Three vie for unexpired seat

A Republican, Democrat and Independent want the two-year term vacated by Peter Buchsbaum, who left in June to become a Superior Court judge.

By: Linda Seida
   WEST AMWELL — A Republican, a Democrat and an Independent are vying for the two-year unexpired term vacated by Peter Buchsbaum, a Democrat who resigned in June to become a Superior Court judge.
   Also in the Nov. 2 election, Republican Mayor Gary Bleacher is running unopposed for a third term of three years on the Township Committee.
   For the remainder of Mr. Buchsbaum’s unexpired term, Republican Thomas J. Molnar is squaring off against Democrat Ron Shapella and Independent Harold "Hal" Shute.
   Mr. Shapella, 51, was appointed to the Township Committee to take Mr. Buchsbaum’s place and is trying to retain the seat in the coming election. He is a public relations consultant and has worked for more than 25 years in public communications in journalism, public relations and governmental affairs.
   He is a member of the Environmental Commission, which he formerly chaired, and the Recycling Committee. He formerly was a member of the Planning Board and the Open Space Committee.
   Mr. Shute, 49, is self-employed as an investor and money manager. Previously, he worked as a design engineer and manager in the aerospace industry. He is chairman of the township’s Open Space Committee and a former member of the Board of Adjustment. He also is a member of the Planning Board as well as the Agricultural Advisory and State Plan Cross Acceptance Committees. He is liaison to the county Agriculture Development Board.
   Mr. Molnar, 53, has been a teacher for 32 years and now works at the Burlington County Institute of Technology. He is chairman of the Parks and Recreation Committee and the County Fair Committee. He also is president of the South Hunterdon Regional High School Booster Club and serves as assistant coach of a South County soccer team.
   If elected, Mr. Molnar said he would battle the threat of development and the related threat of the introduction of public sewers to the township.
   "With regard to future housing developments, I believe that we must, as a township, not allow the transfer of development rights (TDRs)," he said. "By preventing TDRs, we will maintain our rural character through the township.
   "With regard to the sewer issue, I believe that we must fight to keep the sewers out of the township. Prior to moving to West Amwell, I lived in a community in an adjoining county, which permitted sewers to be added, and the impact was huge. Development is taking over the community. The impact of sewers affects the roads, water, schools and municipal services, which results in higher taxes."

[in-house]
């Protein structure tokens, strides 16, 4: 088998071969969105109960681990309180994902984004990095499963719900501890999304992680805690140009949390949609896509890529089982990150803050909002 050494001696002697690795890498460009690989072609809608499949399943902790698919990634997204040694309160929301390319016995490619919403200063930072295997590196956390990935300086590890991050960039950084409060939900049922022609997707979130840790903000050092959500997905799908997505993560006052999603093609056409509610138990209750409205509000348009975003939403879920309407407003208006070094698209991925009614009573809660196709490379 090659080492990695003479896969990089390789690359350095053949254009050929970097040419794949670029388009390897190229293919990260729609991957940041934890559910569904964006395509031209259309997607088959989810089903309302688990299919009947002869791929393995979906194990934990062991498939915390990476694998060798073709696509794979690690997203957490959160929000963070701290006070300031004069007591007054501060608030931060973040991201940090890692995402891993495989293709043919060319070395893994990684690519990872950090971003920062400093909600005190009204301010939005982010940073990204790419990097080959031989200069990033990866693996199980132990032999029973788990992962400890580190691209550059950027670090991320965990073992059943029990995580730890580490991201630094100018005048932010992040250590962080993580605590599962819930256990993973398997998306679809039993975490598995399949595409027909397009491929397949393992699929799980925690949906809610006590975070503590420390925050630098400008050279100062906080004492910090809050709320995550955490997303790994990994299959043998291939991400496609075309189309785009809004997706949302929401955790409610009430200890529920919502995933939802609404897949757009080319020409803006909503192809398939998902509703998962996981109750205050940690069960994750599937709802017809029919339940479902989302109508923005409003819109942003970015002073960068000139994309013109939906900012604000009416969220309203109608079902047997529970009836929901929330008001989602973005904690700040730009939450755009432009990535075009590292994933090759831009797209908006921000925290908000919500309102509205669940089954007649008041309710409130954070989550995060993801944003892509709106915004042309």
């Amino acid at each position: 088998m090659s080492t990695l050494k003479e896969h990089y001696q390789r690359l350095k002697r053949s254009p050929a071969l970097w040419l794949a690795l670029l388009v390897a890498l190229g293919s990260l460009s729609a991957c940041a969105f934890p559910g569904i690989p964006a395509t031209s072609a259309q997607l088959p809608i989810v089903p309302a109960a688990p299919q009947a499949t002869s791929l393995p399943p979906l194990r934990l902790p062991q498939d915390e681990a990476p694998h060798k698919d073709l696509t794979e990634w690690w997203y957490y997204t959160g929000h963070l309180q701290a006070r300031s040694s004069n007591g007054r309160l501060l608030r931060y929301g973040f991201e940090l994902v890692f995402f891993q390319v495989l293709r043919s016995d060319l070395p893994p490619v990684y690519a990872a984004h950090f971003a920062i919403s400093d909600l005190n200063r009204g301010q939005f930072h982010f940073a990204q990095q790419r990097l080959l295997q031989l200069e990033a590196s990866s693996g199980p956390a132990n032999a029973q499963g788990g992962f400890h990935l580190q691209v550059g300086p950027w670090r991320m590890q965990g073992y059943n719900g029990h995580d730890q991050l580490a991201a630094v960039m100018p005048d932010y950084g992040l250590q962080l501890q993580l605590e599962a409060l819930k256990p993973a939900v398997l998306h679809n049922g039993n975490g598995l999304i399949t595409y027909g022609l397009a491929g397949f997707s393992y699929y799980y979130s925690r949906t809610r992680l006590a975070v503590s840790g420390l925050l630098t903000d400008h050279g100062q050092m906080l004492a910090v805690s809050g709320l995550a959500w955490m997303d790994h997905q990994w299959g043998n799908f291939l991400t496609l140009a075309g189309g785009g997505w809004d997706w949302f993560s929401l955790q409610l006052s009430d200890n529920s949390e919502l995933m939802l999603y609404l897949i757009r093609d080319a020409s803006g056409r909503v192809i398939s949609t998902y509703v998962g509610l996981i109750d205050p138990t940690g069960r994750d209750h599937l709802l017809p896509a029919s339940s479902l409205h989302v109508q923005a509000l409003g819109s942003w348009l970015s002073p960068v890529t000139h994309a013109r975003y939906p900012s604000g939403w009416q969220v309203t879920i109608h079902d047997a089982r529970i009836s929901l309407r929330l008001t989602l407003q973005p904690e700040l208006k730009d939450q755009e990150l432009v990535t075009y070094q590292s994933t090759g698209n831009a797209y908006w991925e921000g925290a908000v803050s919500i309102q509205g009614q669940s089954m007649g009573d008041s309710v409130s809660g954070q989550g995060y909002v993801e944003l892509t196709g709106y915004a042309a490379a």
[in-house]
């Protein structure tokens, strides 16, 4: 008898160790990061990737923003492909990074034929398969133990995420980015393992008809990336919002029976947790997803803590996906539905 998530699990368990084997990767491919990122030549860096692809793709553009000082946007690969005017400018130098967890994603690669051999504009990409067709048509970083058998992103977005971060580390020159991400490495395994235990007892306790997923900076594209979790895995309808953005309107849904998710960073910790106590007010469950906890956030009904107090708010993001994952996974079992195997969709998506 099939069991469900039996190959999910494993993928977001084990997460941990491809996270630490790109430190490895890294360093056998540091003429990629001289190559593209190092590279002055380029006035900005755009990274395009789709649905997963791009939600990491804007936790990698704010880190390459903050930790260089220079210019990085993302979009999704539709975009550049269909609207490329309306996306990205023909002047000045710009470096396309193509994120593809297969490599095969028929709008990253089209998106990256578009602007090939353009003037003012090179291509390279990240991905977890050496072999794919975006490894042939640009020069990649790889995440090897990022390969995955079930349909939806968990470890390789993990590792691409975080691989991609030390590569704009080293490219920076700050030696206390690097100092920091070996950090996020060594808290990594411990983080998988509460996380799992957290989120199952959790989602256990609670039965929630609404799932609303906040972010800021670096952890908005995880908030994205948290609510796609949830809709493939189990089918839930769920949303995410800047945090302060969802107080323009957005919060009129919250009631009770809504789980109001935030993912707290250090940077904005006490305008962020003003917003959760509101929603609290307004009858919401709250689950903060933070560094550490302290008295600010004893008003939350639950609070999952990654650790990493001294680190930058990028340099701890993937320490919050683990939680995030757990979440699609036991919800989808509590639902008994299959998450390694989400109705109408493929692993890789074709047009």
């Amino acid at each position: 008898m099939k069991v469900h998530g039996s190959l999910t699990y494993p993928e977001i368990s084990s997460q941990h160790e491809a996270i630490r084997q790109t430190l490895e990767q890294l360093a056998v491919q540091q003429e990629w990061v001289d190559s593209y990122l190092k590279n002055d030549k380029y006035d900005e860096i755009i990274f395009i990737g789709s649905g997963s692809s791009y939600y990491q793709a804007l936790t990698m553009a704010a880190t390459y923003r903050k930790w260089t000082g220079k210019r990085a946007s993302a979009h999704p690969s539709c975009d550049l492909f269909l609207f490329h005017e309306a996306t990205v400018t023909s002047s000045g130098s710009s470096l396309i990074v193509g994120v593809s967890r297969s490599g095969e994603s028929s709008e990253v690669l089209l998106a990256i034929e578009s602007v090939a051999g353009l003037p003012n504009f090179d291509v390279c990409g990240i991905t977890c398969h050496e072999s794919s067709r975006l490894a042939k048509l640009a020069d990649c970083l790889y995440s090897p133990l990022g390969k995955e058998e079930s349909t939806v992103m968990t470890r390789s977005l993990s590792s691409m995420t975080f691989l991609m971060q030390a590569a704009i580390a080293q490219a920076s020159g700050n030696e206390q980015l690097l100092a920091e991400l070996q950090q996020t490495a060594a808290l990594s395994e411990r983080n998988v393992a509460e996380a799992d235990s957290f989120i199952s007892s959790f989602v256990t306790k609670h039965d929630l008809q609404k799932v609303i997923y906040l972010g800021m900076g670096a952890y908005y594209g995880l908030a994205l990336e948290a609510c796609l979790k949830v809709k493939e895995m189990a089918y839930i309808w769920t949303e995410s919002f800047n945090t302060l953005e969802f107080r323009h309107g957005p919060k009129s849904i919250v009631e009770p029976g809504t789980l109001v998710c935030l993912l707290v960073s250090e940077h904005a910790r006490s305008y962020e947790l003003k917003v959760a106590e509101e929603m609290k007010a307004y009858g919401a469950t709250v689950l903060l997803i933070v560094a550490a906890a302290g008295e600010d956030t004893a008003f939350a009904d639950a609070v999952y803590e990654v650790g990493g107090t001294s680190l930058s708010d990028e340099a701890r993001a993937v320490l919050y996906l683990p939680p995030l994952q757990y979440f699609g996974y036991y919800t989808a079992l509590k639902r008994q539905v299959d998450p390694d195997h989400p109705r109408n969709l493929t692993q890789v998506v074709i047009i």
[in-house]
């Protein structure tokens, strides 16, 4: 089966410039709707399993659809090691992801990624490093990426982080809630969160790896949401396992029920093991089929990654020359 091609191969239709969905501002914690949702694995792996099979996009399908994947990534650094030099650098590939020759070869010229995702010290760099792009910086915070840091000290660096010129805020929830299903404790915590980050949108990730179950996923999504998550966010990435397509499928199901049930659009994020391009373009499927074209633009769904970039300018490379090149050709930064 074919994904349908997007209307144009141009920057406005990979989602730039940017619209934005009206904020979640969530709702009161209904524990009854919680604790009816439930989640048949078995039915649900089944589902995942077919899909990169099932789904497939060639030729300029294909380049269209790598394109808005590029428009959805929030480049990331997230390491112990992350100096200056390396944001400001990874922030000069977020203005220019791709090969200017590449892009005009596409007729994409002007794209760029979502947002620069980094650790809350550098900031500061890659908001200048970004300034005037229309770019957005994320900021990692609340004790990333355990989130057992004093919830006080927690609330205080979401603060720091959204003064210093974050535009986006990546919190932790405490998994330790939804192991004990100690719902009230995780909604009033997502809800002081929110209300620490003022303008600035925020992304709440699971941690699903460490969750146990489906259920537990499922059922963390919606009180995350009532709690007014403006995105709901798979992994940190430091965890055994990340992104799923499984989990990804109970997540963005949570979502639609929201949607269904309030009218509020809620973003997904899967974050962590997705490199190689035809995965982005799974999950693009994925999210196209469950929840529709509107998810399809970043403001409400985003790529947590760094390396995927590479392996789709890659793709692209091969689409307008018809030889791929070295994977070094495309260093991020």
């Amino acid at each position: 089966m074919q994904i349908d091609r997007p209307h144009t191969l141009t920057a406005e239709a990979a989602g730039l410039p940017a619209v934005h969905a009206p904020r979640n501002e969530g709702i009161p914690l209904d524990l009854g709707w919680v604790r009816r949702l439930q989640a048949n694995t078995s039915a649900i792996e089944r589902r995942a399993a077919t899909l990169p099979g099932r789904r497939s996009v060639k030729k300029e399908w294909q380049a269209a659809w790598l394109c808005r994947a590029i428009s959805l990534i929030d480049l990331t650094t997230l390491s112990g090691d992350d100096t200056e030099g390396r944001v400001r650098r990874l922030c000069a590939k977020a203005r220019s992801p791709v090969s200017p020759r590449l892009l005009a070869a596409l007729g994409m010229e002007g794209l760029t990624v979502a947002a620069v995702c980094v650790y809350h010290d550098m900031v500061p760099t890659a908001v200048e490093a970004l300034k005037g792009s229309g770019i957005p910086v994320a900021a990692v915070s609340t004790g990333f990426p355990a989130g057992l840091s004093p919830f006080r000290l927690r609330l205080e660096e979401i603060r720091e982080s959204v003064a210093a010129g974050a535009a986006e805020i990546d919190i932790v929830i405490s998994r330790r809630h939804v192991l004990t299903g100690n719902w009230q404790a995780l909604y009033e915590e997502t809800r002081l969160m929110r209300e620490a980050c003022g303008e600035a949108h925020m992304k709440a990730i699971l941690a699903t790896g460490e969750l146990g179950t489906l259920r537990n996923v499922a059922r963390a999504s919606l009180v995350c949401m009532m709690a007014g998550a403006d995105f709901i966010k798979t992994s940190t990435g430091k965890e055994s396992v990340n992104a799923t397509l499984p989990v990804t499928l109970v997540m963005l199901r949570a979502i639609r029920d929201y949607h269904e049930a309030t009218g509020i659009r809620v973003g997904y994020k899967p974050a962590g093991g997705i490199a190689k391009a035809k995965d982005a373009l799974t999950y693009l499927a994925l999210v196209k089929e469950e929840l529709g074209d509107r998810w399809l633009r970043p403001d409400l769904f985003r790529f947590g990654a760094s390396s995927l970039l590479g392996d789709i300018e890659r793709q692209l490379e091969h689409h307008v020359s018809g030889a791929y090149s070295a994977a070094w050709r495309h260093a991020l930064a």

Mr. Molnar said he also would fight to preserve open space.
   "I believe that we need to continue our open space, Green Acres and farmland preservation programs and expand upon the programs when possible since there are rumors that the state may impose a cap on the amount of preserved land a municipality can have," he said. "West Amwell is such a beautiful community, and we need to work hard to maintain that beauty."
   He said he believes he can bring "a sense of balance" and "professionalism" to the Township Committee.
   "I believe that I am the only candidate with children in the school system, and I believe that I am the only candidate qualified to be the liaison to the school system," he said. "Since I have not been a member of the panning or zoning boards, I have not developed any biases toward township development policy and can think independent concerning future decisions regarding planning and zoning issues. As a result of my background in industrial education, I have a vast amount of knowledge regarding public works, recreation and infrastructure issues and can provide guidance to the Township Committee regarding future decisions in these areas.
   "My temperament is mild, and I am very even balanced, and I would provide a sense of added professionalism to the Township Committee. I am very hard-working and would give more than 100 percent of my time and effort if elected."
   Mr. Shute said he believes development pressure is among the top issues faced by West Amwell as well as holding the line on property taxes.
   "Development pressure will increase as available land in the area becomes more scarce due to downzoning, local preservation and possibly the Highlands Act," he said. "Property taxes are reaching critical levels for some residents, especially seniors, with some actually having to move from the area as a result. New investment in our schools, which may be needed as a result of recent and future development, would worsen this condition.
   "There is a lack of reasonably priced housing for current residents looking to downsize within the township, especially seniors."
   His plan to combat these problems includes a continuation of the open space program with a concentration on preserving developable farms.
   "Also, the township should consider a modest, well-planned and appropriately located age-restricted community," Mr. Shute said. "This would provide our senior citizens with the opportunity to downsize into a smaller low maintenance home and also lower their property tax bills. These communities provide positive cash flow to the township and especially the schools, which will help with everyone’s property taxes. If properly planned, we could also preserve additional farmland at no cost to the township by transferring building rights from farms to the planned community."
   He said he believes his experience in the township would be an asset in accomplishing these goals.
   "My work on the Open Space Committee, where I have served since its inception in 1999, zoning and planning boards has exposed me to many of the functions of municipal government," he said. "I have been very active on these boards and committees and have a track record of real accomplishments to show for it. In particular, my work in open space has been instrumental in the preservation of over 3,700 acres in the last four years."